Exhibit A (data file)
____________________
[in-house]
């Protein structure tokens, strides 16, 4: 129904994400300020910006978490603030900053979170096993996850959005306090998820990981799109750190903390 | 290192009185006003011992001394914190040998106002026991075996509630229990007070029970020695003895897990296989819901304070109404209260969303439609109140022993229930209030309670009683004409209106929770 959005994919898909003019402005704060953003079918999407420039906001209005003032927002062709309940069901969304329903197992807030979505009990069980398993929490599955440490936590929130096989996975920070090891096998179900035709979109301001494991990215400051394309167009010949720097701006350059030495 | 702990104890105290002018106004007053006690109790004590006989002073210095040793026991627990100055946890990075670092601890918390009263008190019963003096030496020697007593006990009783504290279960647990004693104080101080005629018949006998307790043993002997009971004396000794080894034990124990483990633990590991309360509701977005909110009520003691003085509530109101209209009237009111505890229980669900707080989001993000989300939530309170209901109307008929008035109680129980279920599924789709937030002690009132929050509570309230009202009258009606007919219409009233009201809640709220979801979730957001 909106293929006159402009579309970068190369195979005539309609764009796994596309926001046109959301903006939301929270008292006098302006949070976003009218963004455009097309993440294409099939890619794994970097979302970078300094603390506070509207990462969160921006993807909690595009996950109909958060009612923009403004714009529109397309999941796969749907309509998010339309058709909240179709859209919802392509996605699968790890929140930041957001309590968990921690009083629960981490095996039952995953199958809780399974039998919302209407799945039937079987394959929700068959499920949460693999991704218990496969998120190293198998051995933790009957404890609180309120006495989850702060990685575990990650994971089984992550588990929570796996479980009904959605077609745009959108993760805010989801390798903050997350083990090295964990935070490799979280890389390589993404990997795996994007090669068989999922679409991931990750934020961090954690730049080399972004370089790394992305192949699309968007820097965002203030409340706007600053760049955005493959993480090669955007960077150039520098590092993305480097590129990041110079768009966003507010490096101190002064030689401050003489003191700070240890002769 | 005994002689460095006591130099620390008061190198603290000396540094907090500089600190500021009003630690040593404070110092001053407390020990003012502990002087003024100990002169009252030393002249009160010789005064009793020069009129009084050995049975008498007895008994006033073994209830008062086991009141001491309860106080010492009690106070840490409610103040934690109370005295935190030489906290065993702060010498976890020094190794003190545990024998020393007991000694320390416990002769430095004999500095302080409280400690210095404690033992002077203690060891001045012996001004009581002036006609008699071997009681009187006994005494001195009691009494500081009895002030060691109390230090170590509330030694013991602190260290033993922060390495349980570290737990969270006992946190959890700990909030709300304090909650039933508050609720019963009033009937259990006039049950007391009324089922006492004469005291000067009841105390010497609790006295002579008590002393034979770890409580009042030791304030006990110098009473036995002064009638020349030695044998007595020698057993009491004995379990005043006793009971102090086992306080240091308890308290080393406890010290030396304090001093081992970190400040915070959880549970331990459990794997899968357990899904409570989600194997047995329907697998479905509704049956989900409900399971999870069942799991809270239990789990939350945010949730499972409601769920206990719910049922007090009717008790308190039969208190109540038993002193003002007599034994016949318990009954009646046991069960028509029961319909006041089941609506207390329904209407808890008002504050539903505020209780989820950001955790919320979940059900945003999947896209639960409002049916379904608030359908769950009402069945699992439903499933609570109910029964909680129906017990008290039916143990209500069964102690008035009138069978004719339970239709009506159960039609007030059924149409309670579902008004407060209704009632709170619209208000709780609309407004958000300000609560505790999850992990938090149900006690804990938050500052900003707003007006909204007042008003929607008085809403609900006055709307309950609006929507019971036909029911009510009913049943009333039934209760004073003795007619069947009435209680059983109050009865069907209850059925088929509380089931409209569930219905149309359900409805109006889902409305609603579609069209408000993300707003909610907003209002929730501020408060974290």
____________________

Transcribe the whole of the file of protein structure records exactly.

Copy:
[in-house]
């Protein structure tokens, strides 16, 4: 129904994400300020910006978490603030900053979170096993996850959005306090998820990981799109750190903390 | 290192009185006003011992001394914190040998106002026991075996509630229990007070029970020695003895897990296989819901304070109404209260969303439609109140022993229930209030309670009683004409209106929770 959005994919898909003019402005704060953003079918999407420039906001209005003032927002062709309940069901969304329903197992807030979505009990069980398993929490599955440490936590929130096989996975920070090891096998179900035709979109301001494991990215400051394309167009010949720097701006350059030495 | 702990104890105290002018106004007053006690109790004590006989002073210095040793026991627990100055946890990075670092601890918390009263008190019963003096030496020697007593006990009783504290279960647990004693104080101080005629018949006998307790043993002997009971004396000794080894034990124990483990633990590991309360509701977005909110009520003691003085509530109101209209009237009111505890229980669900707080989001993000989300939530309170209901109307008929008035109680129980279920599924789709937030002690009132929050509570309230009202009258009606007919219409009233009201809640709220979801979730957001 909106293929006159402009579309970068190369195979005539309609764009796994596309926001046109959301903006939301929270008292006098302006949070976003009218963004455009097309993440294409099939890619794994970097979302970078300094603390506070509207990462969160921006993807909690595009996950109909958060009612923009403004714009529109397309999941796969749907309509998010339309058709909240179709859209919802392509996605699968790890929140930041957001309590968990921690009083629960981490095996039952995953199958809780399974039998919302209407799945039937079987394959929700068959499920949460693999991704218990496969998120190293198998051995933790009957404890609180309120006495989850702060990685575990990650994971089984992550588990929570796996479980009904959605077609745009959108993760805010989801390798903050997350083990090295964990935070490799979280890389390589993404990997795996994007090669068989999922679409991931990750934020961090954690730049080399972004370089790394992305192949699309968007820097965002203030409340706007600053760049955005493959993480090669955007960077150039520098590092993305480097590129990041110079768009966003507010490096101190002064030689401050003489003191700070240890002769 | 005994002689460095006591130099620390008061190198603290000396540094907090500089600190500021009003630690040593404070110092001053407390020990003012502990002087003024100990002169009252030393002249009160010789005064009793020069009129009084050995049975008498007895008994006033073994209830008062086991009141001491309860106080010492009690106070840490409610103040934690109370005295935190030489906290065993702060010498976890020094190794003190545990024998020393007991000694320390416990002769430095004999500095302080409280400690210095404690033992002077203690060891001045012996001004009581002036006609008699071997009681009187006994005494001195009691009494500081009895002030060691109390230090170590509330030694013991602190260290033993922060390495349980570290737990969270006992946190959890700990909030709300304090909650039933508050609720019963009033009937259990006039049950007391009324089922006492004469005291000067009841105390010497609790006295002579008590002393034979770890409580009042030791304030006990110098009473036995002064009638020349030695044998007595020698057993009491004995379990005043006793009971102090086992306080240091308890308290080393406890010290030396304090001093081992970190400040915070959880549970331990459990794997899968357990899904409570989600194997047995329907697998479905509704049956989900409900399971999870069942799991809270239990789990939350945010949730499972409601769920206990719910049922007090009717008790308190039969208190109540038993002193003002007599034994016949318990009954009646046991069960028509029961319909006041089941609506207390329904209407808890008002504050539903505020209780989820950001955790919320979940059900945003999947896209639960409002049916379904608030359908769950009402069945699992439903499933609570109910029964909680129906017990008290039916143990209500069964102690008035009138069978004719339970239709009506159960039609007030059924149409309670579902008004407060209704009632709170619209208000709780609309407004958000300000609560505790999850992990938090149900006690804990938050500052900003707003007006909204007042008003929607008085809403609900006055709307309950609006929507019971036909029911009510009913049943009333039934209760004073003795007619069947009435209680059983109050009865069907209850059925088929509380089931409209569930219905149309359900409805109006889902409305609603579609069209408000993300707003909610907003209002929730501020408060974290």